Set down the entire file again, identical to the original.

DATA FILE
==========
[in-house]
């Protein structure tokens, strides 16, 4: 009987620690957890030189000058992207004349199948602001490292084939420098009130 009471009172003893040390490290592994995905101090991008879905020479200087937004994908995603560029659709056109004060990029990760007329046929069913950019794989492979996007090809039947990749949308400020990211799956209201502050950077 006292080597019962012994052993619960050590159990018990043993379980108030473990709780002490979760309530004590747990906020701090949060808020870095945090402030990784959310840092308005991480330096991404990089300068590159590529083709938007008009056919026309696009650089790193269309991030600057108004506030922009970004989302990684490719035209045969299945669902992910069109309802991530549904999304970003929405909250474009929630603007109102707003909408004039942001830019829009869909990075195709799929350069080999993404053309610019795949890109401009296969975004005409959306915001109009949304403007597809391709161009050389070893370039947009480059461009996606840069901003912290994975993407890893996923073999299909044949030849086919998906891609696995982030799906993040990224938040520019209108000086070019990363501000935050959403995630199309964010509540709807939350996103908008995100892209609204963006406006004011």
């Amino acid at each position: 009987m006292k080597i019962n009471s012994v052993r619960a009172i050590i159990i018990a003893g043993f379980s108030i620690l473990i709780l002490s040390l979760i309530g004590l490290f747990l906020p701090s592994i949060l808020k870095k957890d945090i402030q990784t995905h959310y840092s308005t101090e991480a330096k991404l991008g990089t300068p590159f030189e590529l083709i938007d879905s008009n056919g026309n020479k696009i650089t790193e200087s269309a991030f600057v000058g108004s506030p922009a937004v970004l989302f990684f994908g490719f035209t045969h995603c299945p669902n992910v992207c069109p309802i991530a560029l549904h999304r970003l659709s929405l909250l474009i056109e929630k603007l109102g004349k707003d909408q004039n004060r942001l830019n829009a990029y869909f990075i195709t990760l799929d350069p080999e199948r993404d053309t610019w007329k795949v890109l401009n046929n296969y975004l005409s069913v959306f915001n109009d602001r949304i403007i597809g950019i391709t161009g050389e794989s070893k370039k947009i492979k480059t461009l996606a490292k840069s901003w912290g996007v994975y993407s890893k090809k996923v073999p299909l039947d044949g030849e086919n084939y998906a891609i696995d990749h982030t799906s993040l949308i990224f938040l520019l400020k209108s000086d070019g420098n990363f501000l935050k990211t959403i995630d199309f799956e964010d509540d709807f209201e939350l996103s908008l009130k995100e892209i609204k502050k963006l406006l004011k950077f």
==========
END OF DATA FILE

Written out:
[in-house]
């Protein structure tokens, strides 16, 4: 009987620690957890030189000058992207004349199948602001490292084939420098009130 009471009172003893040390490290592994995905101090991008879905020479200087937004994908995603560029659709056109004060990029990760007329046929069913950019794989492979996007090809039947990749949308400020990211799956209201502050950077 006292080597019962012994052993619960050590159990018990043993379980108030473990709780002490979760309530004590747990906020701090949060808020870095945090402030990784959310840092308005991480330096991404990089300068590159590529083709938007008009056919026309696009650089790193269309991030600057108004506030922009970004989302990684490719035209045969299945669902992910069109309802991530549904999304970003929405909250474009929630603007109102707003909408004039942001830019829009869909990075195709799929350069080999993404053309610019795949890109401009296969975004005409959306915001109009949304403007597809391709161009050389070893370039947009480059461009996606840069901003912290994975993407890893996923073999299909044949030849086919998906891609696995982030799906993040990224938040520019209108000086070019990363501000935050959403995630199309964010509540709807939350996103908008995100892209609204963006406006004011």
């Amino acid at each position: 009987m006292k080597i019962n009471s012994v052993r619960a009172i050590i159990i018990a003893g043993f379980s108030i620690l473990i709780l002490s040390l979760i309530g004590l490290f747990l906020p701090s592994i949060l808020k870095k957890d945090i402030q990784t995905h959310y840092s308005t101090e991480a330096k991404l991008g990089t300068p590159f030189e590529l083709i938007d879905s008009n056919g026309n020479k696009i650089t790193e200087s269309a991030f600057v000058g108004s506030p922009a937004v970004l989302f990684f994908g490719f035209t045969h995603c299945p669902n992910v992207c069109p309802i991530a560029l549904h999304r970003l659709s929405l909250l474009i056109e929630k603007l109102g004349k707003d909408q004039n004060r942001l830019n829009a990029y869909f990075i195709t990760l799929d350069p080999e199948r993404d053309t610019w007329k795949v890109l401009n046929n296969y975004l005409s069913v959306f915001n109009d602001r949304i403007i597809g950019i391709t161009g050389e794989s070893k370039k947009i492979k480059t461009l996606a490292k840069s901003w912290g996007v994975y993407s890893k090809k996923v073999p299909l039947d044949g030849e086919n084939y998906a891609i696995d990749h982030t799906s993040l949308i990224f938040l520019l400020k209108s000086d070019g420098n990363f501000l935050k990211t959403i995630d199309f799956e964010d509540d709807f209201e939350l996103s908008l009130k995100e892209i609204k502050k963006l406006l004011k950077f």